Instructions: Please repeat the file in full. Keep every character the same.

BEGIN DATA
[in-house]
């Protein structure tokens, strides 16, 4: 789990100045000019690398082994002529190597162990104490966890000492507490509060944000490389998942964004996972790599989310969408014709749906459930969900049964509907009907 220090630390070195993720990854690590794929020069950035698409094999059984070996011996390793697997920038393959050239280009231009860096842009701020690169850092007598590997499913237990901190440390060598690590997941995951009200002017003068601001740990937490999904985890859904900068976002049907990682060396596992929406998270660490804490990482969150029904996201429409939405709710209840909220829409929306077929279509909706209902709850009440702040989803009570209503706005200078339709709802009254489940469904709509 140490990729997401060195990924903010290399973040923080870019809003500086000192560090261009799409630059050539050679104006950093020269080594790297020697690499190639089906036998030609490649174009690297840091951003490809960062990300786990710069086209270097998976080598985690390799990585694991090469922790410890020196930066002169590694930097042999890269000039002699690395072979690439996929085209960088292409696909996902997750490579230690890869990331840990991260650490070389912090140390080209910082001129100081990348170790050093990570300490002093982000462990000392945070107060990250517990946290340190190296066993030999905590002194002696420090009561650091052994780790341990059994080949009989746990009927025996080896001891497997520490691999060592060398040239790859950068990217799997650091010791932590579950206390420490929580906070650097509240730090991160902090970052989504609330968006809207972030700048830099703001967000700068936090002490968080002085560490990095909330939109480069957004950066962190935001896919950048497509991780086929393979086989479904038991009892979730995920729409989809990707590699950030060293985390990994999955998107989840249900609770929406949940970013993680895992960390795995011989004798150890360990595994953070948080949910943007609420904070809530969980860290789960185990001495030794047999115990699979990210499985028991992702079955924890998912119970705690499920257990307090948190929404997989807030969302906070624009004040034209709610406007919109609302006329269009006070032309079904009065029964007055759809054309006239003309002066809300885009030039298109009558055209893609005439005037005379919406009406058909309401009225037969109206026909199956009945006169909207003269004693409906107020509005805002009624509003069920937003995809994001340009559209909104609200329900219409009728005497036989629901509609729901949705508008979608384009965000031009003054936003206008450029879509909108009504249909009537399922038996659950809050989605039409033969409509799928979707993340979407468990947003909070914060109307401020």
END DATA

[in-house]
């Protein structure tokens, strides 16, 4: 789990100045000019690398082994002529190597162990104490966890000492507490509060944000490389998942964004996972790599989310969408014709749906459930969900049964509907009907 220090630390070195993720990854690590794929020069950035698409094999059984070996011996390793697997920038393959050239280009231009860096842009701020690169850092007598590997499913237990901190440390060598690590997941995951009200002017003068601001740990937490999904985890859904900068976002049907990682060396596992929406998270660490804490990482969150029904996201429409939405709710209840909220829409929306077929279509909706209902709850009440702040989803009570209503706005200078339709709802009254489940469904709509 140490990729997401060195990924903010290399973040923080870019809003500086000192560090261009799409630059050539050679104006950093020269080594790297020697690499190639089906036998030609490649174009690297840091951003490809960062990300786990710069086209270097998976080598985690390799990585694991090469922790410890020196930066002169590694930097042999890269000039002699690395072979690439996929085209960088292409696909996902997750490579230690890869990331840990991260650490070389912090140390080209910082001129100081990348170790050093990570300490002093982000462990000392945070107060990250517990946290340190190296066993030999905590002194002696420090009561650091052994780790341990059994080949009989746990009927025996080896001891497997520490691999060592060398040239790859950068990217799997650091010791932590579950206390420490929580906070650097509240730090991160902090970052989504609330968006809207972030700048830099703001967000700068936090002490968080002085560490990095909330939109480069957004950066962190935001896919950048497509991780086929393979086989479904038991009892979730995920729409989809990707590699950030060293985390990994999955998107989840249900609770929406949940970013993680895992960390795995011989004798150890360990595994953070948080949910943007609420904070809530969980860290789960185990001495030794047999115990699979990210499985028991992702079955924890998912119970705690499920257990307090948190929404997989807030969302906070624009004040034209709610406007919109609302006329269009006070032309079904009065029964007055759809054309006239003309002066809300885009030039298109009558055209893609005439005037005379919406009406058909309401009225037969109206026909199956009945006169909207003269004693409906107020509005805002009624509003069920937003995809994001340009559209909104609200329900219409009728005497036989629901509609729901949705508008979608384009965000031009003054936003206008450029879509909108009504249909009537399922038996659950809050989605039409033969409509799928979707993340979407468990947003909070914060109307401020």